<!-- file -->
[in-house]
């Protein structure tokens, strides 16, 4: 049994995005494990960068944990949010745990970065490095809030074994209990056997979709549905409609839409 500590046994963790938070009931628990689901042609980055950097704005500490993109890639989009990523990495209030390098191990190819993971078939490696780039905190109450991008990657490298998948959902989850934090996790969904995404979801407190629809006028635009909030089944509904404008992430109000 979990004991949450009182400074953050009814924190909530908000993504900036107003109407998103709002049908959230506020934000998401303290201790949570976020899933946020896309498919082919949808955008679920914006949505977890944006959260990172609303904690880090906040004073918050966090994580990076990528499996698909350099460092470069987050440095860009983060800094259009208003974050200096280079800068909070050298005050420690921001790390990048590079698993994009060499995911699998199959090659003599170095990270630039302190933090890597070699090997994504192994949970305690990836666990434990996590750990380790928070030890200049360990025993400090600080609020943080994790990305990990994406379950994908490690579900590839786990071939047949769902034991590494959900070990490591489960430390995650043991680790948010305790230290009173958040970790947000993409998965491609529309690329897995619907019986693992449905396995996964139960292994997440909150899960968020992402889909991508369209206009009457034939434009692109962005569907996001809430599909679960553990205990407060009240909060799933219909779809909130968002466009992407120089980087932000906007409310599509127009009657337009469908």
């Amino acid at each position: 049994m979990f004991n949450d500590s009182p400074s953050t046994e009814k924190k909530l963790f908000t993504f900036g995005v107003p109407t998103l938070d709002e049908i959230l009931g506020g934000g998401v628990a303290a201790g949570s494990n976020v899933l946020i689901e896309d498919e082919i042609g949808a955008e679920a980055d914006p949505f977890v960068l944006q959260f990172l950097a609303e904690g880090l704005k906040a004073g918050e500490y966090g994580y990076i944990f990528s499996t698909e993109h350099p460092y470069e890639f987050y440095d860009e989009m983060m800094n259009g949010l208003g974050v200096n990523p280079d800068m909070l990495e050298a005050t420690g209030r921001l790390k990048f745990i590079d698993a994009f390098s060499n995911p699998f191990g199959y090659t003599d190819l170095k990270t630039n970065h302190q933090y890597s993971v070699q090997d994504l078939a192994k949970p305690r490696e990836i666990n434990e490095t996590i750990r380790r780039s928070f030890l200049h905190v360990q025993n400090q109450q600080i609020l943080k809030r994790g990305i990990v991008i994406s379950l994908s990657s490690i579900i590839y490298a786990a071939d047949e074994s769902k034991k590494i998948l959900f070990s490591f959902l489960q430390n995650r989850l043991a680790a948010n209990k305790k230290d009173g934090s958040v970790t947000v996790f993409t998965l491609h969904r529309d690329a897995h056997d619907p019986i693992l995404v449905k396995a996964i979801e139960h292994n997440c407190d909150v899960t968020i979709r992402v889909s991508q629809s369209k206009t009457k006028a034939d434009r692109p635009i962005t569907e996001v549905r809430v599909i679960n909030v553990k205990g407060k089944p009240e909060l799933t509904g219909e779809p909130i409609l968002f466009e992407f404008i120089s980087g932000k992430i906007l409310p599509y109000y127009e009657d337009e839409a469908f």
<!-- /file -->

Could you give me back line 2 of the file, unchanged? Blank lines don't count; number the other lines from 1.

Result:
């Protein structure tokens, strides 16, 4: 049994995005494990960068944990949010745990970065490095809030074994209990056997979709549905409609839409 500590046994963790938070009931628990689901042609980055950097704005500490993109890639989009990523990495209030390098191990190819993971078939490696780039905190109450991008990657490298998948959902989850934090996790969904995404979801407190629809006028635009909030089944509904404008992430109000 979990004991949450009182400074953050009814924190909530908000993504900036107003109407998103709002049908959230506020934000998401303290201790949570976020899933946020896309498919082919949808955008679920914006949505977890944006959260990172609303904690880090906040004073918050966090994580990076990528499996698909350099460092470069987050440095860009983060800094259009208003974050200096280079800068909070050298005050420690921001790390990048590079698993994009060499995911699998199959090659003599170095990270630039302190933090890597070699090997994504192994949970305690990836666990434990996590750990380790928070030890200049360990025993400090600080609020943080994790990305990990994406379950994908490690579900590839786990071939047949769902034991590494959900070990490591489960430390995650043991680790948010305790230290009173958040970790947000993409998965491609529309690329897995619907019986693992449905396995996964139960292994997440909150899960968020992402889909991508369209206009009457034939434009692109962005569907996001809430599909679960553990205990407060009240909060799933219909779809909130968002466009992407120089980087932000906007409310599509127009009657337009469908």